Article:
Most people have ‘floaters’ in their eyes, small ‘bits’ that are there but your brain generally learns to ignore them. But my brain started to see them because I once saw a leaflet and started focusing on them. God promised me healing from a Bible verse that came to me one day when listening to a talk at my church, so I’m standing on that. But a simple leaflet built in my hand led to thoughts building in my head and then the very thing I worried about actually manifested in my eyes. 

We need to guard our thoughts and stop wrong thinking at the moment it threatens. We can say ‘no’ to bad thoughts, wrong thinking and sinful ideas (2 Corinthians 10.4-6) 

Instead, let’s think about what is good, right, honourable etc as Philippians 4.8-9 says. And let’s see those good, God things come to pass. This kind of thinking is simply called ‘faith’ by the Bible. Both faith and hope are needed (along with patience as Hebrews 6.12 says – faith and patience inherit the promises). What is faith? Faith is the confident expectation of good, or as Romans 4.21 says ‘being fully persuaded that God has the power to do what he has promised.’ We need to live lives of faith and not of fear. They are opposites. Faith is from God and wrong fear is from the devil. Faith moves us forwards, fear holds us back and can even drive us backwards. So right thinking leads to right actions.

‘The beginning of fear is the end of faith and the beginning of faith is the end of fear.’ 

George Mueller

Fruit but not fruitful

The men brought back the fruit from the land. Sometimes we forget that we have the fruit of the Spirit, the spiritual weapons God has given us. But we don’t use them in the right way. We display them only in name only and don’t walk in the fullness of them. How many times do we go to God immediately in the face of need? An old worship song says this:

“O what peace we often forfeit, O what needless pain we bear 
All because we do not carry, everything to God in prayer.”

Alan Jackson, What A Friend We Have In Jesu

Can you imagine having a bowl of fruit in front of you but saying ‘I wish I had some fruit. If only I had some fruit. I’m craving fruit. If only there was some fruit.’ All the time, the fruit is right there in front of you, ready to be eaten and your body infused with its life-giving nutrients. There are too many times that Christians fail to walk in the power that God has given us and that is in us. Ephesians tells us that the same power that raised Jesus from the dead is in us. It’s just that we fail to use it because we don’t know, don’t understand, are worried, don’t realise its potential or worse still – some people refuse to use the power of God citing church tradition rather than Bible truth. It’s time to know the fruit we carry (‘Christ in us, the hope of glory’ – Colossians 1.27). 

“Get the fruit out of the basket.”

Rebellion, lack of vision…

The refusal to hear what Joshua and Caleb said led to consequences of rebellion. The Bible says where there is no vision the people perish. It’s also true where there is lack of or poor leadership, the people perish. 

At one church I attended, the leadership went through a season of transition. Some strange things happened. We went for a 2-3 month period with almost no Bible teaching, with people instead getting up and giving ‘words’ (personally I prefer to hear God’s words!) One week people even started doing the conga around the room, saying they felt God was saying to do the conga. Without wanting to limit God, it didn’t seem to be much of a God-thing to me and neglecting the Bible was much worse.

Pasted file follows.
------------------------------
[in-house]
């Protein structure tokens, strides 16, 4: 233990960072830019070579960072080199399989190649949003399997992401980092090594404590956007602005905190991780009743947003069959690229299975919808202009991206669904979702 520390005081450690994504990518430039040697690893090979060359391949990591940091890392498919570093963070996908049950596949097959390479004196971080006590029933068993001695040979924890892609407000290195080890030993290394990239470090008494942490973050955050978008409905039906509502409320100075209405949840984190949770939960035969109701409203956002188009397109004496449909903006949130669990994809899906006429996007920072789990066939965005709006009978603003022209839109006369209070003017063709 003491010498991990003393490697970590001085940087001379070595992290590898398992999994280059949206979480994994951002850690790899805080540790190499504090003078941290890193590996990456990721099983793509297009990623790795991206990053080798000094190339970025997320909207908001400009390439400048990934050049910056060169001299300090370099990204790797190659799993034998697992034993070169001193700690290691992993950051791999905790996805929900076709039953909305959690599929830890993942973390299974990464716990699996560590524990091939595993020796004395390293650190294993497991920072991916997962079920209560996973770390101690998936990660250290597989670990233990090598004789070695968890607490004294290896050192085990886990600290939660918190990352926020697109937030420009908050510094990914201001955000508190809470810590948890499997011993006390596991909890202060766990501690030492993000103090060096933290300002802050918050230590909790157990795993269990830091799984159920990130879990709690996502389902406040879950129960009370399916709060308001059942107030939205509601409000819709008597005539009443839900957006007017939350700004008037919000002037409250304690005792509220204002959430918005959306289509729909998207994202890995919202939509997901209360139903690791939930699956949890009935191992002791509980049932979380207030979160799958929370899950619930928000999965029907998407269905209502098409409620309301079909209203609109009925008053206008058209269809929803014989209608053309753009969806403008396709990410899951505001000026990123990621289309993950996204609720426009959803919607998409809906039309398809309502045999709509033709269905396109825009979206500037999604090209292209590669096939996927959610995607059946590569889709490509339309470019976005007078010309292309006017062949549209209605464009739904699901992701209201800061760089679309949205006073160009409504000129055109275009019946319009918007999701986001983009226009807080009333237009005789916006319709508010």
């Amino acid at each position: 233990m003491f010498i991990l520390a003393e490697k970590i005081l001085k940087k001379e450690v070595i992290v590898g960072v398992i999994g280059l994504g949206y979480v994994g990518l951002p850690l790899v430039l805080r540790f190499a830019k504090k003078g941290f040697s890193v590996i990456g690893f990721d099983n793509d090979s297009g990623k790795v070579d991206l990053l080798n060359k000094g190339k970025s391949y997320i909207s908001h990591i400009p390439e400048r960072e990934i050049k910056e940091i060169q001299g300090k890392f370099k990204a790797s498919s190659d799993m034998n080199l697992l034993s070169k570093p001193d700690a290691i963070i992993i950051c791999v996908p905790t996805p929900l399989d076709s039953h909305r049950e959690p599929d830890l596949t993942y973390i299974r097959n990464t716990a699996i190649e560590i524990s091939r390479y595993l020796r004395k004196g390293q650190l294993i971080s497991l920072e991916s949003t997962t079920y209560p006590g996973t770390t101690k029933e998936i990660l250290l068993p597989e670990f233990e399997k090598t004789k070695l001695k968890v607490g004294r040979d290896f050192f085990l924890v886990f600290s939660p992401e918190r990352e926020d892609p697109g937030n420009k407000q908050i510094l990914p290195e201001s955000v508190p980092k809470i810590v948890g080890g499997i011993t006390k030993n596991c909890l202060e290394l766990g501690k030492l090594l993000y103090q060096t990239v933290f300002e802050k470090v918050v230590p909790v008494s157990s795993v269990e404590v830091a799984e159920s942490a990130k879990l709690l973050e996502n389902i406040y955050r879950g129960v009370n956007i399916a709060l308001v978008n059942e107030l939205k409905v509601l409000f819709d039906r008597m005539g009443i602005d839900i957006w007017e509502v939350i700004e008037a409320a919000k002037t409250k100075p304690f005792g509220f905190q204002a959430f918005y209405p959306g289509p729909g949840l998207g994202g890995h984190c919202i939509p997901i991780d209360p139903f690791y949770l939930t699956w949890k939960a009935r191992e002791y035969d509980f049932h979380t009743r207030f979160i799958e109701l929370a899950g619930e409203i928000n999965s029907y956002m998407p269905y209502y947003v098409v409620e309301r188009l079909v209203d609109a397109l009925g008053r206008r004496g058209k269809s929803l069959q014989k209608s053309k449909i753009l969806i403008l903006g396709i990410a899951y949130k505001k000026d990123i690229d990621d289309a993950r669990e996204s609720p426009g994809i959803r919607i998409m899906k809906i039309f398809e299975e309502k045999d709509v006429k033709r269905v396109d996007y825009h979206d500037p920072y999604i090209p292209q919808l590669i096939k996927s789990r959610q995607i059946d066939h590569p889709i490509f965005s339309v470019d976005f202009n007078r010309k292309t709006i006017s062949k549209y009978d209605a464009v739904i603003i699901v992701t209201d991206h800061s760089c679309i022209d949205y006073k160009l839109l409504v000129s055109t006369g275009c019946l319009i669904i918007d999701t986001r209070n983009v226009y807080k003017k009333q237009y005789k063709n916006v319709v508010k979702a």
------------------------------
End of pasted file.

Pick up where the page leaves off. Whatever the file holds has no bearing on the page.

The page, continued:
Back among the people of Israel, the unbelief of the ten leaders actually meant that the people of God couldn’t go forward in the purposes of God. This actually hindered God’s people moving forward into their destiny and promises. It stopped Caleb and Joshua moving forward even though they alone were allowed to enter the land (from the 12 spies). It delayed the fulfillment of God’s promise to them, even through they had been obedient!)

It’s worth remembering that God calls unbelief a sin and it’s a huge hindrance to us moving forward with God (see Hebrews 3 for example).

Joshua and Caleb had a different spirit and must have been so frustrated. Just imagine being someone who believed God, said yes to God, obeyed God and yet saw people fall back into unbelief, fear and stagnation. They were ready to move forward with God but were held back. They did eventually walk in God’s promises because God is faithful. But let’s do all we can to help others walk forward in faith.

Let’s never be leaders who hold back spiritual forward motion. If people around you want to grab hold of what God is doing and saying, help them run with it. We shouldn’t impose our personal or spiritual limitations onto others, unless they are genuinely doing something against God’s Word. This is what holds back churches, stops the moves of God and sees people leave church.

I once ran a youth service which was growing and going fairly well. It needed some new energy but instead it was assimilated into the church’s evening service for various reasons. The young people stopped coming. The forward motion was stopped.


Being a Caleb or a Joshua means thinking beyond your limitations, having a ‘yes’ attitude to God and being prepared to walk forward in faith and not being held back in fear. What can we do to be like this and help others to be like this? God and our world needs Godly world shakers and world changers!